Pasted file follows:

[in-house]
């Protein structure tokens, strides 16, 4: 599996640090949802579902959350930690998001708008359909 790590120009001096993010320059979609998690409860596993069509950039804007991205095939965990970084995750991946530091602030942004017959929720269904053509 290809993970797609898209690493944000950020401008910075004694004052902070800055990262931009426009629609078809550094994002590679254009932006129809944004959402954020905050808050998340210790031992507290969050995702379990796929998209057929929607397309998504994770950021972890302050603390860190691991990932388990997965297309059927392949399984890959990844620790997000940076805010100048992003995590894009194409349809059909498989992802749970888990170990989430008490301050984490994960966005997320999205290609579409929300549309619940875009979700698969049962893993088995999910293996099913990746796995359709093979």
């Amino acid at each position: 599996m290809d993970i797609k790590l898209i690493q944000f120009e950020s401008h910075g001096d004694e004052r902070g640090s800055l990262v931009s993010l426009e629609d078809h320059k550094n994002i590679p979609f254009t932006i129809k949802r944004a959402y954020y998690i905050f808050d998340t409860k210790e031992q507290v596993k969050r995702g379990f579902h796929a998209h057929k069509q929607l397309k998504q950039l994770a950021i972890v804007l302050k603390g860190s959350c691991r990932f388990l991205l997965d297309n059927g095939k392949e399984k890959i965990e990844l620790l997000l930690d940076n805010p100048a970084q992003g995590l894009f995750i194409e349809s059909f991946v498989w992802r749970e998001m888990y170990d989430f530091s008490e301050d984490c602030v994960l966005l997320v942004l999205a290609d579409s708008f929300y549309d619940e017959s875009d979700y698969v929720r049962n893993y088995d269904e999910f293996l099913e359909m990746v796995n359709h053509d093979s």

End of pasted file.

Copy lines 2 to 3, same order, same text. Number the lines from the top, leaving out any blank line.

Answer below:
């Protein structure tokens, strides 16, 4: 599996640090949802579902959350930690998001708008359909 790590120009001096993010320059979609998690409860596993069509950039804007991205095939965990970084995750991946530091602030942004017959929720269904053509 290809993970797609898209690493944000950020401008910075004694004052902070800055990262931009426009629609078809550094994002590679254009932006129809944004959402954020905050808050998340210790031992507290969050995702379990796929998209057929929607397309998504994770950021972890302050603390860190691991990932388990997965297309059927392949399984890959990844620790997000940076805010100048992003995590894009194409349809059909498989992802749970888990170990989430008490301050984490994960966005997320999205290609579409929300549309619940875009979700698969049962893993088995999910293996099913990746796995359709093979």
């Amino acid at each position: 599996m290809d993970i797609k790590l898209i690493q944000f120009e950020s401008h910075g001096d004694e004052r902070g640090s800055l990262v931009s993010l426009e629609d078809h320059k550094n994002i590679p979609f254009t932006i129809k949802r944004a959402y954020y998690i905050f808050d998340t409860k210790e031992q507290v596993k969050r995702g379990f579902h796929a998209h057929k069509q929607l397309k998504q950039l994770a950021i972890v804007l302050k603390g860190s959350c691991r990932f388990l991205l997965d297309n059927g095939k392949e399984k890959i965990e990844l620790l997000l930690d940076n805010p100048a970084q992003g995590l894009f995750i194409e349809s059909f991946v498989w992802r749970e998001m888990y170990d989430f530091s008490e301050d984490c602030v994960l966005l997320v942004l999205a290609d579409s708008f929300y549309d619940e017959s875009d979700y698969v929720r049962n893993y088995d269904e999910f293996l099913e359909m990746v796995n359709h053509d093979s």